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Title: Characterizing the Catalytic Potential of Deinococcus, Arthrobacter and other Robust Bacteria in Contaminated Subsurface Environments of the Hanford Site

Abstract

Ionizing Radiation (IR) Resistance in Bacteria. Until recently, there have been no clear physiologic predictors of a cell's ability to recover from ionizing radiation (IR) and other DOE-relevant oxidative stress conditions. In general, the most resistant bacteria have been Gram-positive (e.g., Deinococcus, Arthrobacter, Lactobacillus & Enterococcus spp.) and the most sensitive have been Gram-negative (e.g., Pseudomonas, Shewanella & Neisseria spp.). However, there are several reported exceptions to this paradigm, the Gram-negative cyanobacterium Chroococcidiopsis is extremely resistant to IR, whereas the Gram-positive Micrococcus luteus is sensitive. We have identified biomolecular signatures for radiation sensitivity and resistance which are independent of phylogeny, where very high and very low intracellular Mn/Fe concentration ratios correlated with very high and very low resistances, respectively; and restricting Mn(II) in the famously resistant Deinococcus radiodurans sensitized this eubacterium to IR.

Authors:
Publication Date:
Research Org.:
Henry M. Jackson Foundation
Sponsoring Org.:
USDOE Office of Science (SC)
OSTI Identifier:
896788
Report Number(s):
ERSD-1024774-2006
R&D Project: ERSD 1024774; TRN: US0700843
DOE Contract Number:  
FG02-04ER63918
Resource Type:
Technical Report
Country of Publication:
United States
Language:
English
Subject:
12 MANAGEMENT OF RADIOACTIVE WASTES, AND NON-RADIOACTIVE WASTES FROM NUCLEAR FACILITIES; 54 ENVIRONMENTAL SCIENCES; 59 BASIC BIOLOGICAL SCIENCES; BACTERIA; CONCENTRATION RATIO; IONIZING RADIATIONS; LACTOBACILLUS; MICROCOCCUS LUTEUS; PSEUDOMONAS; RADIATIONS; SENSITIVITY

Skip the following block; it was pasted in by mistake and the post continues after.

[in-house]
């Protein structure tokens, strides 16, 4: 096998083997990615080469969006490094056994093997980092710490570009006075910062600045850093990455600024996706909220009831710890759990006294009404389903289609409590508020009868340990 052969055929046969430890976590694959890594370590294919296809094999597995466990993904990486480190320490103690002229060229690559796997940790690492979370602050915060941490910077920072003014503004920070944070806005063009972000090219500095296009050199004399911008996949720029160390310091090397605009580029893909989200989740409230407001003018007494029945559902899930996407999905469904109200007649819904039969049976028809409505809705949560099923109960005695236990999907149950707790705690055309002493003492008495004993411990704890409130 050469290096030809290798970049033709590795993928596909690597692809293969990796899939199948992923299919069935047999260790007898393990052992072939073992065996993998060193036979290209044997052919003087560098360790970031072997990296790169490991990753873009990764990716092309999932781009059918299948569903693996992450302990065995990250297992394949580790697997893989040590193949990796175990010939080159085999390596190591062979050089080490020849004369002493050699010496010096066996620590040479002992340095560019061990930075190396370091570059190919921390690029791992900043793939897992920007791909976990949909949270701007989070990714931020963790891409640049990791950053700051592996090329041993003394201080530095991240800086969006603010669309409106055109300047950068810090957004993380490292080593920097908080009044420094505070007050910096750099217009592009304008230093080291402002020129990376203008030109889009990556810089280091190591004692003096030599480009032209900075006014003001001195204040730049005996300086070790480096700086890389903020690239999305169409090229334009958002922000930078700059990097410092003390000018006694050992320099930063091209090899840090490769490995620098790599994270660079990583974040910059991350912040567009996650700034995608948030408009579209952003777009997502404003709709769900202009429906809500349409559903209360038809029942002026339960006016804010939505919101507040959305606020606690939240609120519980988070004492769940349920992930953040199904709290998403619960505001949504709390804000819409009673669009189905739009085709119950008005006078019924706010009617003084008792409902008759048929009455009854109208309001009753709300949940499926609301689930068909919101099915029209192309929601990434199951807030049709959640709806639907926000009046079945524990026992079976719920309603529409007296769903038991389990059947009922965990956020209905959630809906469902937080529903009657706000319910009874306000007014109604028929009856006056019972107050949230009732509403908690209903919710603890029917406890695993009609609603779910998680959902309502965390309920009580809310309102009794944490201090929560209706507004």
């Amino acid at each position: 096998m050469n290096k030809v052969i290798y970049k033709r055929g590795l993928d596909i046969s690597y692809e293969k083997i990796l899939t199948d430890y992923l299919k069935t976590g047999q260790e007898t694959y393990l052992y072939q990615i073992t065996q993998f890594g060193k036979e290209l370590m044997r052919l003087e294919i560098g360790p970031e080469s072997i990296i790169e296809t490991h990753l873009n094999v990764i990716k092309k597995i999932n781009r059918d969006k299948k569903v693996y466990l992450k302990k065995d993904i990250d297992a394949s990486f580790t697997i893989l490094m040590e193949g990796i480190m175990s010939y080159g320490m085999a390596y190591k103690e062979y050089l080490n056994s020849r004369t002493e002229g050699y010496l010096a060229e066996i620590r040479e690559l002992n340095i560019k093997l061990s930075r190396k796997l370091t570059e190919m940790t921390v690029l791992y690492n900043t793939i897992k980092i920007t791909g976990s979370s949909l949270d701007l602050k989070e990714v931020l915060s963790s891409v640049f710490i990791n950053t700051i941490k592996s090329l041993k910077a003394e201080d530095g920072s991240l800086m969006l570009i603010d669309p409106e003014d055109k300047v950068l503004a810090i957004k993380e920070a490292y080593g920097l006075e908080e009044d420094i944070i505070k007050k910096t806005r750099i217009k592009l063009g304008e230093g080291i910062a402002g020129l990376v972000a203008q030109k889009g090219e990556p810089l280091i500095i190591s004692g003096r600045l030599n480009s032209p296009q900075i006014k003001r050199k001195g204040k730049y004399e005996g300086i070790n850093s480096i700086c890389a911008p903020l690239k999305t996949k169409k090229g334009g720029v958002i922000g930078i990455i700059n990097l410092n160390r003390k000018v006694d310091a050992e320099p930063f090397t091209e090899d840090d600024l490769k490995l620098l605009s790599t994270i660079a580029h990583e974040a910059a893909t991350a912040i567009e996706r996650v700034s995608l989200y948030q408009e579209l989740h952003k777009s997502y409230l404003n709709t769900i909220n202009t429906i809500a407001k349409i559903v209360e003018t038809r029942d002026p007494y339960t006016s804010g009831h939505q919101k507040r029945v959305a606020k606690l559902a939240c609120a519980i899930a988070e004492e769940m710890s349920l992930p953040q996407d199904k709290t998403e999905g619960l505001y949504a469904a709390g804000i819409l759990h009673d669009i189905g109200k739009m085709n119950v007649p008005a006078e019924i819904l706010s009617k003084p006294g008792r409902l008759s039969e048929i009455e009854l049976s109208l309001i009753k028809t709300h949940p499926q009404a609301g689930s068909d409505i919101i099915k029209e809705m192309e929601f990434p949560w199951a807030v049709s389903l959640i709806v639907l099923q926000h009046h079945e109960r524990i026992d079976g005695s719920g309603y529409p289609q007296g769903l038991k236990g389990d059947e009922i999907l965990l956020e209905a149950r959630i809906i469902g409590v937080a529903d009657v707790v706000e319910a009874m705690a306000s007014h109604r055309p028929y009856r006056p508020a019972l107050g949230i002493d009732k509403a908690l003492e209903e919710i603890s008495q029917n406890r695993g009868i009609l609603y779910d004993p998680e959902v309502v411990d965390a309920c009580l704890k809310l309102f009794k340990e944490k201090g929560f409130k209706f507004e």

Citation Formats

Daly, Michael J. Characterizing the Catalytic Potential of Deinococcus, Arthrobacter and other Robust Bacteria in Contaminated Subsurface Environments of the Hanford Site. United States: N. p., 2006. Web. doi:10.2172/896788.
Daly, Michael J. Characterizing the Catalytic Potential of Deinococcus, Arthrobacter and other Robust Bacteria in Contaminated Subsurface Environments of the Hanford Site. United States. doi:10.2172/896788.
Daly, Michael J. Mon . "Characterizing the Catalytic Potential of Deinococcus, Arthrobacter and other Robust Bacteria in Contaminated Subsurface Environments of the Hanford Site". United States. doi:10.2172/896788. https://www.osti.gov/servlets/purl/896788.
@article{osti_896788,
title = {Characterizing the Catalytic Potential of Deinococcus, Arthrobacter and other Robust Bacteria in Contaminated Subsurface Environments of the Hanford Site},
author = {Daly, Michael J.},
abstractNote = {Ionizing Radiation (IR) Resistance in Bacteria. Until recently, there have been no clear physiologic predictors of a cell's ability to recover from ionizing radiation (IR) and other DOE-relevant oxidative stress conditions. In general, the most resistant bacteria have been Gram-positive (e.g., Deinococcus, Arthrobacter, Lactobacillus & Enterococcus spp.) and the most sensitive have been Gram-negative (e.g., Pseudomonas, Shewanella & Neisseria spp.). However, there are several reported exceptions to this paradigm, the Gram-negative cyanobacterium Chroococcidiopsis is extremely resistant to IR, whereas the Gram-positive Micrococcus luteus is sensitive. We have identified biomolecular signatures for radiation sensitivity and resistance which are independent of phylogeny, where very high and very low intracellular Mn/Fe concentration ratios correlated with very high and very low resistances, respectively; and restricting Mn(II) in the famously resistant Deinococcus radiodurans sensitized this eubacterium to IR.},
doi = {10.2172/896788},
journal = {},
number = ,
volume = ,
place = {United States},
year = {Mon May 01 00:00:00 EDT 2006},
month = {Mon May 01 00:00:00 EDT 2006}
}

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